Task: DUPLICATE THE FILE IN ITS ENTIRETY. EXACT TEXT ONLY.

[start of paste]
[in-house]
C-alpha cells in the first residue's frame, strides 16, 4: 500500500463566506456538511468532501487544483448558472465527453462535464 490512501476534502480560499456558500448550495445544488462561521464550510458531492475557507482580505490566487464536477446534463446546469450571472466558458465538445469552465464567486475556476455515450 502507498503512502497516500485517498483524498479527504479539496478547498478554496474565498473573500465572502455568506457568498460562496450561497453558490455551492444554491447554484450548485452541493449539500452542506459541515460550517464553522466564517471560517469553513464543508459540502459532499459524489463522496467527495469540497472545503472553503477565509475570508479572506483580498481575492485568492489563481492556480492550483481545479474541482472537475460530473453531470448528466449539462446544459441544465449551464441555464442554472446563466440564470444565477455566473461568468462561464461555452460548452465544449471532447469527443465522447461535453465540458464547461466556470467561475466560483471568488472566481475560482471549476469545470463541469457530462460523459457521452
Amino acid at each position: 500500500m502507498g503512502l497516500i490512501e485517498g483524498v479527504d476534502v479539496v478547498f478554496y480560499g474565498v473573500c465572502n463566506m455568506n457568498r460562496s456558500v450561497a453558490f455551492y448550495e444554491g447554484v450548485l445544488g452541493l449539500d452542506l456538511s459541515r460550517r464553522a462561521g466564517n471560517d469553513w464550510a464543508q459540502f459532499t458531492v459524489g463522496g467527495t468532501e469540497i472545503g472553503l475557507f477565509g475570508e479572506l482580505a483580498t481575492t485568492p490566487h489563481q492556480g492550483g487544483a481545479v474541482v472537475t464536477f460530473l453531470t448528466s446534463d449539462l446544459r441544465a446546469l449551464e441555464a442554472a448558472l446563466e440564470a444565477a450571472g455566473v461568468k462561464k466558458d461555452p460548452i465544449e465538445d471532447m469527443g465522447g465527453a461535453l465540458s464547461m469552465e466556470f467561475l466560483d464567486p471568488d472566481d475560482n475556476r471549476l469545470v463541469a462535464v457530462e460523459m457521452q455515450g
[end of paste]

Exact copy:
[in-house]
C-alpha cells in the first residue's frame, strides 16, 4: 500500500463566506456538511468532501487544483448558472465527453462535464 490512501476534502480560499456558500448550495445544488462561521464550510458531492475557507482580505490566487464536477446534463446546469450571472466558458465538445469552465464567486475556476455515450 502507498503512502497516500485517498483524498479527504479539496478547498478554496474565498473573500465572502455568506457568498460562496450561497453558490455551492444554491447554484450548485452541493449539500452542506459541515460550517464553522466564517471560517469553513464543508459540502459532499459524489463522496467527495469540497472545503472553503477565509475570508479572506483580498481575492485568492489563481492556480492550483481545479474541482472537475460530473453531470448528466449539462446544459441544465449551464441555464442554472446563466440564470444565477455566473461568468462561464461555452460548452465544449471532447469527443465522447461535453465540458464547461466556470467561475466560483471568488472566481475560482471549476469545470463541469457530462460523459457521452
Amino acid at each position: 500500500m502507498g503512502l497516500i490512501e485517498g483524498v479527504d476534502v479539496v478547498f478554496y480560499g474565498v473573500c465572502n463566506m455568506n457568498r460562496s456558500v450561497a453558490f455551492y448550495e444554491g447554484v450548485l445544488g452541493l449539500d452542506l456538511s459541515r460550517r464553522a462561521g466564517n471560517d469553513w464550510a464543508q459540502f459532499t458531492v459524489g463522496g467527495t468532501e469540497i472545503g472553503l475557507f477565509g475570508e479572506l482580505a483580498t481575492t485568492p490566487h489563481q492556480g492550483g487544483a481545479v474541482v472537475t464536477f460530473l453531470t448528466s446534463d449539462l446544459r441544465a446546469l449551464e441555464a442554472a448558472l446563466e440564470a444565477a450571472g455566473v461568468k462561464k466558458d461555452p460548452i465544449e465538445d471532447m469527443g465522447g465527453a461535453l465540458s464547461m469552465e466556470f467561475l466560483d464567486p471568488d472566481d475560482n475556476r471549476l469545470v463541469a462535464v457530462e460523459m457521452q455515450g